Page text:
Friday, 6 August 2010

Butterflies, beetles, bees, buns and beach balls

Hey, guess what happened yesterday? That’s right, I conked out before putting fingers to keyboard, coming to with computer mouse in hand, and no recollection of the TV programme that I’d been looking forward to watching...

Oh well, I had a lovely, lovely (if tiring) day yesterday (and a far, far less active day today!). Despite waking up to grey skies and a cool breeze, it wasn’t long before the sun put in an appearance, and I began to look forward to a few hours’ work ‘on the land’. As mentioned before, a group of like-minded families have been granted permission to turn a piece of derelict land into a wildlife garden. Fantastic! After several false starts and much ‘umming and aahing’ about how we were actually going to turn this overgrown ‘chaos’ of litter, nettles, ivy and lump upon lump of waste granite into a vision of wildlife-friendly gorgeousness, a few months ago, a plan materialised, and we are now cracking on nicely with turning the site around. OK, so at the moment it resembles a small, working quarry but it looks mightily different from what it did earlier in the year, and we’re feeling collectively quite proud of our achievements!

Yesterday made a pleasant change for me, as circumstances have meant that for the most part, I’m usually alone in my work. There was a proper little gang of us - young and old (well, not that old!) - and we managed to get lots done, including digging up unwanted stumps of Blackthorn (Prunus spinosa), pulling up yet more unwelcome vegetation, shifting a big load of stone, and perhaps most enjoyably, having a ‘proper’ successful bug-spotting day (for those from Up Coun’ry - and that’s anywhere that isn’t Cornwall - that’ll be Cornish Speak, my ‘ansomes).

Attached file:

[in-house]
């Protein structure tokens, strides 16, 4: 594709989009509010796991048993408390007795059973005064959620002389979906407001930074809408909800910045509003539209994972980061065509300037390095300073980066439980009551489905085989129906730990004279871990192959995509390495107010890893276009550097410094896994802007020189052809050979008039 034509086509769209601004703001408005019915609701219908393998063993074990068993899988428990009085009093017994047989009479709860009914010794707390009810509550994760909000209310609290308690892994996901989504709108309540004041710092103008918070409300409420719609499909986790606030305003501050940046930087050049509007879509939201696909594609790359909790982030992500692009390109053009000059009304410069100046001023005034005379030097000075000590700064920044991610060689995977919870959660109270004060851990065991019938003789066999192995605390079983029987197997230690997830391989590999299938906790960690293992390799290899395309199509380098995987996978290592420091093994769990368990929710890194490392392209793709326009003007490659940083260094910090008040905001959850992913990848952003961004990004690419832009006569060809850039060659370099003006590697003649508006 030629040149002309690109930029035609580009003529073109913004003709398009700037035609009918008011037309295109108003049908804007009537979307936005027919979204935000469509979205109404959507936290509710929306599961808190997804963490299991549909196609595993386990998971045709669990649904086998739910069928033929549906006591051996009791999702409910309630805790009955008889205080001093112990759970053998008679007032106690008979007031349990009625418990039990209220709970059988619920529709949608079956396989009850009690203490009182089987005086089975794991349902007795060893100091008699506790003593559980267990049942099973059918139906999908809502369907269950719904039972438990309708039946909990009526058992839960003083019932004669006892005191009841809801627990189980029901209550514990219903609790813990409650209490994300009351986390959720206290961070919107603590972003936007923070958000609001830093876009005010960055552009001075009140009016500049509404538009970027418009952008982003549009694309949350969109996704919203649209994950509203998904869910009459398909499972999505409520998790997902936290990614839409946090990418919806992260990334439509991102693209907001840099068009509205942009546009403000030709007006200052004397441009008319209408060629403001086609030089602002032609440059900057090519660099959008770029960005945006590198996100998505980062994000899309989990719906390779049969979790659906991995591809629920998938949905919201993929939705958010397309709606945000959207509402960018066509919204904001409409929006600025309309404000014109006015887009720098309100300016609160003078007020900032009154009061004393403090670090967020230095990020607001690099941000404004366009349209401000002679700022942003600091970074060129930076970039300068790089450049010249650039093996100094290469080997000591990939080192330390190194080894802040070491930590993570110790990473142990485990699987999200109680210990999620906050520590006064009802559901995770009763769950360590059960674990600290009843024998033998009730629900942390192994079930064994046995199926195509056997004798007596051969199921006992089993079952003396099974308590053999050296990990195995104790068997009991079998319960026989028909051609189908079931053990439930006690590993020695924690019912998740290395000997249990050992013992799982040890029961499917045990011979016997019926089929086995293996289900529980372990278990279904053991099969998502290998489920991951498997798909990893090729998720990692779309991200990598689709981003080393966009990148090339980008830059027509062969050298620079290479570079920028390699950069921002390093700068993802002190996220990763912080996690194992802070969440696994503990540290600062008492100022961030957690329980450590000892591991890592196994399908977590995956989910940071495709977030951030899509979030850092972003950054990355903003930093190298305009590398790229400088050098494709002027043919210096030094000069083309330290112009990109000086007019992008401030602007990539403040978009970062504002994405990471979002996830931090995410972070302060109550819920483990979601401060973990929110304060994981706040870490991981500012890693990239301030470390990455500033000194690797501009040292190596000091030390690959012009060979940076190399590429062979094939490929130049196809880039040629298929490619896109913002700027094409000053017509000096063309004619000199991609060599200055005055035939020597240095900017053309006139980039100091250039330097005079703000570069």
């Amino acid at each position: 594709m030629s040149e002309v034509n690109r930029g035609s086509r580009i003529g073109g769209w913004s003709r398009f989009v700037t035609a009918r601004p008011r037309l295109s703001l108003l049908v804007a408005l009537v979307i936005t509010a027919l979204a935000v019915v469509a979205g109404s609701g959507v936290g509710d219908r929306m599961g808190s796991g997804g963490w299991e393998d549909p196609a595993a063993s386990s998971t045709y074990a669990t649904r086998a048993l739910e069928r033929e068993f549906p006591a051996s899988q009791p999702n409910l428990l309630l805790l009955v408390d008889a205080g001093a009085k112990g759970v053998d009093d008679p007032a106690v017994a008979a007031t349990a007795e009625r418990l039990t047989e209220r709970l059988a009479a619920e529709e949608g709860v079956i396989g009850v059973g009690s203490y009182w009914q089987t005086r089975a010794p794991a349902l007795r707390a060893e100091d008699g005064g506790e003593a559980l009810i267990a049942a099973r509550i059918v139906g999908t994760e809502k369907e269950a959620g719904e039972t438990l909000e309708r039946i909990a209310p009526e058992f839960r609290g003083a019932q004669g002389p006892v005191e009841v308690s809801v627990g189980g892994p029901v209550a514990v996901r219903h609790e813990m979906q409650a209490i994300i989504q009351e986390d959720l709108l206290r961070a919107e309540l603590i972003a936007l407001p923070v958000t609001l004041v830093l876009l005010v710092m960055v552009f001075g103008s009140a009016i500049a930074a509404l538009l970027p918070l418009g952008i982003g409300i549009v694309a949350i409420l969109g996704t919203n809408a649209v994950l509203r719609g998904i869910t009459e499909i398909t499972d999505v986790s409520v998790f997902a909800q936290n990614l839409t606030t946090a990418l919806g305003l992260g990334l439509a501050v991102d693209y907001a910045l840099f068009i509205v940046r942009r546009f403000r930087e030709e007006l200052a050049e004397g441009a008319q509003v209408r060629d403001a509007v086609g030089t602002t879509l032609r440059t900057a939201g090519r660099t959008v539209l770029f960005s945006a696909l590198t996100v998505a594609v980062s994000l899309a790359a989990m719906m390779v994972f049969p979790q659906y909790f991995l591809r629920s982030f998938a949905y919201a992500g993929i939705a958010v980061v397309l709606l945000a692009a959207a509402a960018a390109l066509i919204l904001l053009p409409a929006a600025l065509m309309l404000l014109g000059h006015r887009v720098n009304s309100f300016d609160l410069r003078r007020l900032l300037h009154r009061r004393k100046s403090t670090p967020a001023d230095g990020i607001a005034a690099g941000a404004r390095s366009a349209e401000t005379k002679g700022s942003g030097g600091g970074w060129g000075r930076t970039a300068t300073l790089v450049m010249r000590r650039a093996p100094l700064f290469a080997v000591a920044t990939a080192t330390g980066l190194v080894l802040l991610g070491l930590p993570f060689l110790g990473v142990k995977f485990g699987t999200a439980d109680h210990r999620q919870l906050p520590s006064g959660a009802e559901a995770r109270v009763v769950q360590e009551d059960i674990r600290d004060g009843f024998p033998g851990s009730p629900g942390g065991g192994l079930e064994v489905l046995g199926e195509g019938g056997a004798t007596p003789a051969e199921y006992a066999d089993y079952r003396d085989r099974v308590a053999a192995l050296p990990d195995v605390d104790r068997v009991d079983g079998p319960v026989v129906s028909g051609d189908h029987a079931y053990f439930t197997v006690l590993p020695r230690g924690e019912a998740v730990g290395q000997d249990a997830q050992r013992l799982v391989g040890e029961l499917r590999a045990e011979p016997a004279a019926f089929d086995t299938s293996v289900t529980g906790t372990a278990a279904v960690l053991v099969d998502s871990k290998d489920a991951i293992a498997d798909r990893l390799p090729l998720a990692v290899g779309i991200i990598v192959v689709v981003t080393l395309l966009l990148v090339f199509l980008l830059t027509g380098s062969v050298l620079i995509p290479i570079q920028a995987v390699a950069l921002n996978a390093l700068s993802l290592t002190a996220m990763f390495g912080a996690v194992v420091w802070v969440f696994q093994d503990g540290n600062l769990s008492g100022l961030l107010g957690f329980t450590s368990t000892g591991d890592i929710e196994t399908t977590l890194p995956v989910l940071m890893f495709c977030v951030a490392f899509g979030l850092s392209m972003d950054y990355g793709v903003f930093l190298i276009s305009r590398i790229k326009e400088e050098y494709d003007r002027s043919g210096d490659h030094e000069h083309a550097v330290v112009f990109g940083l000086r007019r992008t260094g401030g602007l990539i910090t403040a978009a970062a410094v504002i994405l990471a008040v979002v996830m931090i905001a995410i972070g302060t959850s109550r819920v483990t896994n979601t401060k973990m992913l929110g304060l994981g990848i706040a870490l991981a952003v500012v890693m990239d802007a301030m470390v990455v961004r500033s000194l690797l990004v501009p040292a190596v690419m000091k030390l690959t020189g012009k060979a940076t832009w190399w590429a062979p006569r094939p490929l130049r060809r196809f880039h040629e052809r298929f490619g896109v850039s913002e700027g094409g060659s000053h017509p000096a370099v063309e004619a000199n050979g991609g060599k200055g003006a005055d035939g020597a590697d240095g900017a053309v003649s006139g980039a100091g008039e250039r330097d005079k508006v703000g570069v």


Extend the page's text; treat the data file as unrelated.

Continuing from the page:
The children amongst us took great delight in investigating a bumblebee nest that I’d happened upon several weeks previously. True to form, as soon as we began working in close vicinity to their home, out came my furry friends to investigate, and it took some convincing to get the curious children to move away to a different part of the site, away from the buzzing creatures. As yet, the bees have not been identified to species level; however, the Bumblebee Conservation Trust produces a great (and printable) guide to bumblebee identification - - which I intend to take with me on my next visit. Not long after my encounter with the known resident bees, whilst shifting yet more lumps of granite, an almighty buzzing was suddenly heard, and I found myself face-to-face with one of the hugest bumblebees I’ve ever had the pleasure to see. For a while, it remained unaccompanied, and I was uncertain as to whether I’d come across another nest or a sole queen. But then there were two… this one equally as large as the first, both downright and categorically beautiful, especially as having been rather rudely disturbed, they were fairly inactive and remained still enough for me to have a good old nose at their fine figures of bumblebeeness!

Vapourer moth caterpillar
© Andrew Dunn, 8 July 2006